The first one means just that Sarah has been to Tokyo, some unspecified time in the past (and it probably has some present consequences). The second one stresses that Sarah had been to Tokyo prior to something important in time line.
Let us try to contextualize them:
- I need a volunteer with some Asia traveling experience, any suggestions?
- Sarah has (already) been to Tokyo.
- Oh, really? Have you already been to Tokyo Sarah? When?
In the context above, one cannot use "had been" instead of "have been".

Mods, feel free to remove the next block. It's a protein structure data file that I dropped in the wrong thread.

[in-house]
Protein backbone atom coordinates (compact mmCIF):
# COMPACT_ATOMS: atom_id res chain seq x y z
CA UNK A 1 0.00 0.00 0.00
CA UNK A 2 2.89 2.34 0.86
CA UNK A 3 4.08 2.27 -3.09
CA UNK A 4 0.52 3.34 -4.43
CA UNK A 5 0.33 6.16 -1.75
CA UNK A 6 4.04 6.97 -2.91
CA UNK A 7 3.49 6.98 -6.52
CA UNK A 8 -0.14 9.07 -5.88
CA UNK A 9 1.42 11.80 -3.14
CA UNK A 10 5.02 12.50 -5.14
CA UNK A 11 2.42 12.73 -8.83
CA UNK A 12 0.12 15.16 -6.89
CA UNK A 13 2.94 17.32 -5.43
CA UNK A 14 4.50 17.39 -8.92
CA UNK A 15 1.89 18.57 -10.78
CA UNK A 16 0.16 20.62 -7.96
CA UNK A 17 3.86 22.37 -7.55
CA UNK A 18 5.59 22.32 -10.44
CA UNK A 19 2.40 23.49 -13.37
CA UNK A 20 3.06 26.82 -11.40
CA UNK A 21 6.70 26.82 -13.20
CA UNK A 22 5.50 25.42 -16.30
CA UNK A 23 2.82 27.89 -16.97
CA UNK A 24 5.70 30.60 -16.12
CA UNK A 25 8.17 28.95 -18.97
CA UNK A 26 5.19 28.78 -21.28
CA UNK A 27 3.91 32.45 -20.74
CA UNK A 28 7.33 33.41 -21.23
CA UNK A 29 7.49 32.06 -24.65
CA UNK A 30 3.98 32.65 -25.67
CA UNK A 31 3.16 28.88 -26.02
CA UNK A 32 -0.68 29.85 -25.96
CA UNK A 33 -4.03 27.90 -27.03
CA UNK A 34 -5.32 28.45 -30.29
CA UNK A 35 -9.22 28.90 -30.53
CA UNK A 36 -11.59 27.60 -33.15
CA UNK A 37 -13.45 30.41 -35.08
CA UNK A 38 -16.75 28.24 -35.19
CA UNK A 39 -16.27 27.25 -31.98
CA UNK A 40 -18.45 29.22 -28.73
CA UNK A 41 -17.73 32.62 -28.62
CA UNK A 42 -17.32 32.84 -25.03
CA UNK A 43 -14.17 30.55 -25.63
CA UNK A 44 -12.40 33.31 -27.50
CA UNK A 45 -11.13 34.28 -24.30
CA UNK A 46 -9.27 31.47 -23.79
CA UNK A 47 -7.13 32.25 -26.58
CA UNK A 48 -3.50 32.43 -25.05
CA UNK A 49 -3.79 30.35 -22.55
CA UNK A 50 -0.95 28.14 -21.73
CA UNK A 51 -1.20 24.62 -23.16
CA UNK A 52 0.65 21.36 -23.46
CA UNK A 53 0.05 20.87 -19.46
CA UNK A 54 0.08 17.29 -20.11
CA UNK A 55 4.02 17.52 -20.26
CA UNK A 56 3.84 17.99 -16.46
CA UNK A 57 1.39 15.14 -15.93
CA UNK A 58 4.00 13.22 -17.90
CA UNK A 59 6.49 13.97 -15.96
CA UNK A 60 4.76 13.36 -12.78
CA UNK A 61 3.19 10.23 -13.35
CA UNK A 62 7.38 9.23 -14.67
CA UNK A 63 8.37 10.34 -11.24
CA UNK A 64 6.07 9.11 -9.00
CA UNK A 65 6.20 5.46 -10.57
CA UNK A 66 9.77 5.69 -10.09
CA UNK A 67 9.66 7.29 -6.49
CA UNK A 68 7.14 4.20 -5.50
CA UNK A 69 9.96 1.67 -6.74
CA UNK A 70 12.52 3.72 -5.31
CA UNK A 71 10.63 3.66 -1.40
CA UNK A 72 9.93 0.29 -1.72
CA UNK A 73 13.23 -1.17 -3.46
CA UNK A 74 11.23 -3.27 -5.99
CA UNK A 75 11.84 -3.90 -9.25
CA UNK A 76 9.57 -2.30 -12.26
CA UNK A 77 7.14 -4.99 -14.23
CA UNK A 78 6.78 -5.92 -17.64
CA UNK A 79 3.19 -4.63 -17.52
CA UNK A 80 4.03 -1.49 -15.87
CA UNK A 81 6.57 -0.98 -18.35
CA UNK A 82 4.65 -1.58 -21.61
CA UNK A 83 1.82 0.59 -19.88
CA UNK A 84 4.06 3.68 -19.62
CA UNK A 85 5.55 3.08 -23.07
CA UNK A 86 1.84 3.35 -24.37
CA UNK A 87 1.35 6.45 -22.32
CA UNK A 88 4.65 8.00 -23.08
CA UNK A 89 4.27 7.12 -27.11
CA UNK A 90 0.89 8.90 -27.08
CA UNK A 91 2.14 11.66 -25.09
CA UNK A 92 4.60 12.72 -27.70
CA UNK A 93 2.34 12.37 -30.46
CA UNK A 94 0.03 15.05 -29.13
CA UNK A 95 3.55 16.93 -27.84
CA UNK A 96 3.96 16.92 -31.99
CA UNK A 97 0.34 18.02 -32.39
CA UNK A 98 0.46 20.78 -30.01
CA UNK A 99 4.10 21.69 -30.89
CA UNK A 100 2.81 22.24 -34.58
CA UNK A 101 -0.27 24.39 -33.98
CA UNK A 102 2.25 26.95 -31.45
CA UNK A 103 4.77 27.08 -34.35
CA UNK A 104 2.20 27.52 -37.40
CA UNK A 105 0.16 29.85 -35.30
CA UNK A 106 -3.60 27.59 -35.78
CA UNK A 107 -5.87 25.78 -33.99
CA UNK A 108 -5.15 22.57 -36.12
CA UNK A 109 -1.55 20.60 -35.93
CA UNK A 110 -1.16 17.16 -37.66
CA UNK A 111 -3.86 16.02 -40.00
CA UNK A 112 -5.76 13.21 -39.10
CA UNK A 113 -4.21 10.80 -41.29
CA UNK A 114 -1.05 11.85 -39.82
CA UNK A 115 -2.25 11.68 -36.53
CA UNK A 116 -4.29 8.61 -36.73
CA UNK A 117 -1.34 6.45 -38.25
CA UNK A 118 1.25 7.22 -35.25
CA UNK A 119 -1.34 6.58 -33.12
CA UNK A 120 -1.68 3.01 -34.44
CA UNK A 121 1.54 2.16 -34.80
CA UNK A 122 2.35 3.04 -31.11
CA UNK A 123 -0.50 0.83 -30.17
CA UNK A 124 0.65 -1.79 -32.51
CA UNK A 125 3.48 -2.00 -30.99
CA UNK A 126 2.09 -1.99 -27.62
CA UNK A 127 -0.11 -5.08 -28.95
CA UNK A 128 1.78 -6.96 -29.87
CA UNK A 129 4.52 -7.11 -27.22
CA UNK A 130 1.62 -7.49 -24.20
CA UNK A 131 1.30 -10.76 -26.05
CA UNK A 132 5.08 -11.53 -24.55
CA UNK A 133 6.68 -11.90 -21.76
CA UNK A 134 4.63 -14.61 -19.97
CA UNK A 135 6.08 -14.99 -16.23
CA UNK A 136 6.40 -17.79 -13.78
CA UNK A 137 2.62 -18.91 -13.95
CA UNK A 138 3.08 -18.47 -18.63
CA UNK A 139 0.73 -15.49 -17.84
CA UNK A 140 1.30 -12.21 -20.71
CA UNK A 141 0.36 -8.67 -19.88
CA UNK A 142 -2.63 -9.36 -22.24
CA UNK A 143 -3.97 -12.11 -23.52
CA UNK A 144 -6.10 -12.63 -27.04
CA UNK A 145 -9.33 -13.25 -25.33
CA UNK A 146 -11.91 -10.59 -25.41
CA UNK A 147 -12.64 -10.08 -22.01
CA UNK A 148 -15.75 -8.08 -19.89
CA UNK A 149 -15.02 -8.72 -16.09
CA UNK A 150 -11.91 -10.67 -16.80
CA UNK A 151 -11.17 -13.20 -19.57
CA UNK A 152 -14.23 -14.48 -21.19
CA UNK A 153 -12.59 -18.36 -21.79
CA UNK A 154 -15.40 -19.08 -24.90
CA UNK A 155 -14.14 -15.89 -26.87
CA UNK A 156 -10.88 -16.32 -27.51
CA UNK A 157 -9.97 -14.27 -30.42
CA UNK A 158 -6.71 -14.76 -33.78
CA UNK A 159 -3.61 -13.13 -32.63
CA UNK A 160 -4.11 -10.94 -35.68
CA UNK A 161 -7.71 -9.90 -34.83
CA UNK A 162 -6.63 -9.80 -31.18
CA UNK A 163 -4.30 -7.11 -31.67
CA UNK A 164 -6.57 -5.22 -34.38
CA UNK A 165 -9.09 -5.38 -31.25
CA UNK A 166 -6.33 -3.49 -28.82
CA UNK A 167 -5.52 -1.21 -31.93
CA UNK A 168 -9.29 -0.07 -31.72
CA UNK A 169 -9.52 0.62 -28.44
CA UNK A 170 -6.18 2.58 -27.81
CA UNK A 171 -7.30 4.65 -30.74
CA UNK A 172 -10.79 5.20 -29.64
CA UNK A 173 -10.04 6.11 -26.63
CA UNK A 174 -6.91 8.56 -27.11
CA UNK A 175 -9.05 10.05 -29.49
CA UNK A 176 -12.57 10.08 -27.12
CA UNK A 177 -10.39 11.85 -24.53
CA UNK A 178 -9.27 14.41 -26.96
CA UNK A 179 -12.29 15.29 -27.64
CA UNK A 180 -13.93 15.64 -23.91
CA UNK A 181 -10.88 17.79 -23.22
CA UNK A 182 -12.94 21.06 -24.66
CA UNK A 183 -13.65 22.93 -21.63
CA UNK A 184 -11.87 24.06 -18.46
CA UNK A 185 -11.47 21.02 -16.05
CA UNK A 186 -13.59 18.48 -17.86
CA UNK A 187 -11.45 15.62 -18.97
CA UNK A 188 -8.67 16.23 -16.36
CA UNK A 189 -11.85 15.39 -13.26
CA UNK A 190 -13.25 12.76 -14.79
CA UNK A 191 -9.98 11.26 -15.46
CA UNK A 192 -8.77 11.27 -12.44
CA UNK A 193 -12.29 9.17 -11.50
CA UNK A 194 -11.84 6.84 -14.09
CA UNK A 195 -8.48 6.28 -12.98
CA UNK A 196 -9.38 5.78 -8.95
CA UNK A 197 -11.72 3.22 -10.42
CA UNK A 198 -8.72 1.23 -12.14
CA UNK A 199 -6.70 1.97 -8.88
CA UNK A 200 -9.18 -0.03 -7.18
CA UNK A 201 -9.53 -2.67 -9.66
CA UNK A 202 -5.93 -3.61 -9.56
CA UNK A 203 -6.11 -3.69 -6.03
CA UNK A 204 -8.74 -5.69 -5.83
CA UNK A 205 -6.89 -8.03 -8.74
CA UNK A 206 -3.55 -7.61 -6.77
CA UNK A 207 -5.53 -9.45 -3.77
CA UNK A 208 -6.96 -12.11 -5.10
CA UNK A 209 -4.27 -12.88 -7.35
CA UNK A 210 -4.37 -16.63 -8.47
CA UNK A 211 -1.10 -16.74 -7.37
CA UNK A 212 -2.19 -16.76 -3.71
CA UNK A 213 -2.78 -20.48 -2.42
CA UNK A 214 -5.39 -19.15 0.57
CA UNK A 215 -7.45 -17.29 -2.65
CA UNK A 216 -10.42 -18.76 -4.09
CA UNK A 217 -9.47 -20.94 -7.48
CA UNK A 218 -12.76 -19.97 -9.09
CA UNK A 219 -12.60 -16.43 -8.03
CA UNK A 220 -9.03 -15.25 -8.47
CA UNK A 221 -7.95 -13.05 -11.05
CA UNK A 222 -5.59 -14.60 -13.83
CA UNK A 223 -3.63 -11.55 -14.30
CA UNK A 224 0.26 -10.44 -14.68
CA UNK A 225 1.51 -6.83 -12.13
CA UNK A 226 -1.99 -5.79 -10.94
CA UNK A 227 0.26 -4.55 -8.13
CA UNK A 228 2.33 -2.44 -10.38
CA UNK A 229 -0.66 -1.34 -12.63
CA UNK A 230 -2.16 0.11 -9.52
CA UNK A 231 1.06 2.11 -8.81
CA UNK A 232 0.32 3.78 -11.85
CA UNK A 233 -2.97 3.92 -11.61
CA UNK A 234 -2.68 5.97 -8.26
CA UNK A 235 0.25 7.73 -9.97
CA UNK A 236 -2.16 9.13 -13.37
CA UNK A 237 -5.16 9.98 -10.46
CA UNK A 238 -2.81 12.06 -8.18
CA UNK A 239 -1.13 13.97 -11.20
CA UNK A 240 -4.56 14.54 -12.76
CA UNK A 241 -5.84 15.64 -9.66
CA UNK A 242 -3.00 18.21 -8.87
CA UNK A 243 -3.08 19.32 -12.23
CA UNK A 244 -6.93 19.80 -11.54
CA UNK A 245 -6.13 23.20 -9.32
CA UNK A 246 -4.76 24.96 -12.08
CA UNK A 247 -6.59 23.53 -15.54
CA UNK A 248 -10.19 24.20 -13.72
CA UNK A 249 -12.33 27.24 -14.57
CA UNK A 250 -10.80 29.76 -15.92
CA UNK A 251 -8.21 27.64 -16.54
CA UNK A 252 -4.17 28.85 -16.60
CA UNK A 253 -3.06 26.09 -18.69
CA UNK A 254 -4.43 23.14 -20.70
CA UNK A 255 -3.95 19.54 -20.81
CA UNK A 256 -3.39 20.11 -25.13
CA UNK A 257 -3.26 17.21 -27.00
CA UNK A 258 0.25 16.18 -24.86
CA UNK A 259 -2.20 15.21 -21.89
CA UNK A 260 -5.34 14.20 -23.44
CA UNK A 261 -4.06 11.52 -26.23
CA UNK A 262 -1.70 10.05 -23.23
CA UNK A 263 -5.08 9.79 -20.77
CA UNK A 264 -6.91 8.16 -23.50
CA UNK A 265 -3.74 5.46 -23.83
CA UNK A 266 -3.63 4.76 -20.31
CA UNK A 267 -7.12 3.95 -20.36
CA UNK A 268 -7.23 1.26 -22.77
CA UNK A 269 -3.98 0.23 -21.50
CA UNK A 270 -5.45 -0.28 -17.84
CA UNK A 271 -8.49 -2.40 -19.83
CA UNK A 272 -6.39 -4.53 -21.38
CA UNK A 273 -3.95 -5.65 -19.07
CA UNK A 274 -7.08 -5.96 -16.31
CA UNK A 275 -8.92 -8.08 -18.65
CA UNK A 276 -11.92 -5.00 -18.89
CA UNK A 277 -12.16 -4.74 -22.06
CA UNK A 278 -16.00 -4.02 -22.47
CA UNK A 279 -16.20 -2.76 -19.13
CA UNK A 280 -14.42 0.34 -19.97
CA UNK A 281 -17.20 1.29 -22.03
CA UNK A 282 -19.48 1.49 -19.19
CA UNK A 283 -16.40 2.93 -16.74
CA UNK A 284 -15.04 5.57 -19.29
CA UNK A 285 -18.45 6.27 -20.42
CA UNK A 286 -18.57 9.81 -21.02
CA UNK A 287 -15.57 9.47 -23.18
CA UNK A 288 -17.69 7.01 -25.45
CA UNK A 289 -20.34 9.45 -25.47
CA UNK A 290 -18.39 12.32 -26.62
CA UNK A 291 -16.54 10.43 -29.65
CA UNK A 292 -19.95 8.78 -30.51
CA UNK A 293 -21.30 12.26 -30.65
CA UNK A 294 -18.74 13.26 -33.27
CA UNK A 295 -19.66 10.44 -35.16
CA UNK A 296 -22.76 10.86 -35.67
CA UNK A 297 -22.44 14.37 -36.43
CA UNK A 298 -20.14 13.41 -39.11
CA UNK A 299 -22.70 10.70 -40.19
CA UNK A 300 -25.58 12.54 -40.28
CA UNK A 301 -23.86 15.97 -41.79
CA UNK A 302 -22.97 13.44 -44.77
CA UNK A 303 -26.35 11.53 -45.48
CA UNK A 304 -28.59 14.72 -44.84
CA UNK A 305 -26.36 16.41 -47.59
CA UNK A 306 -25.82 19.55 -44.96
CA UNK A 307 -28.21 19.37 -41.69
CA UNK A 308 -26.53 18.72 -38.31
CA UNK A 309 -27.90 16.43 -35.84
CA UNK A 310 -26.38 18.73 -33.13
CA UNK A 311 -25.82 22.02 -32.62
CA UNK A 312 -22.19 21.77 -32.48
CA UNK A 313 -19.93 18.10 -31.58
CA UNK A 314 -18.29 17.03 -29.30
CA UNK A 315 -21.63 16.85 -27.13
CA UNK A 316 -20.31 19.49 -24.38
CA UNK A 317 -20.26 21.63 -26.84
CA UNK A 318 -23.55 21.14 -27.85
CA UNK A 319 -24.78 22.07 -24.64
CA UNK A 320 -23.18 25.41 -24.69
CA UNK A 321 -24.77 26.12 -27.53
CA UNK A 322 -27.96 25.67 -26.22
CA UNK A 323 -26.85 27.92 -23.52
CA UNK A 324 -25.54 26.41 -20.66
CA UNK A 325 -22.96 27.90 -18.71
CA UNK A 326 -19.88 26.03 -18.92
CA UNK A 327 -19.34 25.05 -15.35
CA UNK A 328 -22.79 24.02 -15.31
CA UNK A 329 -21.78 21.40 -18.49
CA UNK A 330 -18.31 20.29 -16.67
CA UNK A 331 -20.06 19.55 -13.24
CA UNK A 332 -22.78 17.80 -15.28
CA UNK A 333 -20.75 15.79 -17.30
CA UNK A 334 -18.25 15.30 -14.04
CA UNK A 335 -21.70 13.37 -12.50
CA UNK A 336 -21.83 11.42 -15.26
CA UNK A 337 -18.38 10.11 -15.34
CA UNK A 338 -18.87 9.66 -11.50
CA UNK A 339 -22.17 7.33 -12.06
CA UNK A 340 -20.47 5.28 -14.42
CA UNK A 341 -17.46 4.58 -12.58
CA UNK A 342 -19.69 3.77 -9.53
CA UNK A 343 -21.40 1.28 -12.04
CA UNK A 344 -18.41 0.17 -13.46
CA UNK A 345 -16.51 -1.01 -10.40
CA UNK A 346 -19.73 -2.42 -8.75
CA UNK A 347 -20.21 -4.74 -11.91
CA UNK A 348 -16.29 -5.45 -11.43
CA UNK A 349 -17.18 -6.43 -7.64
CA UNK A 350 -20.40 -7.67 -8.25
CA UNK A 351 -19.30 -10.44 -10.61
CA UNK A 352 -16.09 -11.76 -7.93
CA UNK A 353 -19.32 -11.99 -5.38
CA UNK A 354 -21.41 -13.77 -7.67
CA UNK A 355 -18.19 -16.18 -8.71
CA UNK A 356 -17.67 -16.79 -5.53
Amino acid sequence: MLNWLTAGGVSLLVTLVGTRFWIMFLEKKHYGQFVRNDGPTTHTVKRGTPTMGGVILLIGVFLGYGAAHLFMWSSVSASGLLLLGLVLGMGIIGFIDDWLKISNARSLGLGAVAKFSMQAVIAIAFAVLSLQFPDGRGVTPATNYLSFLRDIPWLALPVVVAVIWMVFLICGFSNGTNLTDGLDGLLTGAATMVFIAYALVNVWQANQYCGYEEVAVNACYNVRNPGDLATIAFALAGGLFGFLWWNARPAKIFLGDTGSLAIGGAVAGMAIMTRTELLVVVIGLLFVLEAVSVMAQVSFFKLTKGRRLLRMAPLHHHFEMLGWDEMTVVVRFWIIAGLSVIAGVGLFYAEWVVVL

- Mark, did you get the promotion?
- No, unfortunetelly not. The boss promoted only Sarah, since she volunteered today for his new Asia project.
- Why didn't you volunteer? You are going to Tokyo next month.
- Well, Sarah had (already) been to Tokyo.
In this last situation, since Mark is talking about a past situation which happened in his work, Sarah's being to Tokyo became kind of a "past of the past", so the past perfect tense is used.
PS Not a native speaker
Student or Learner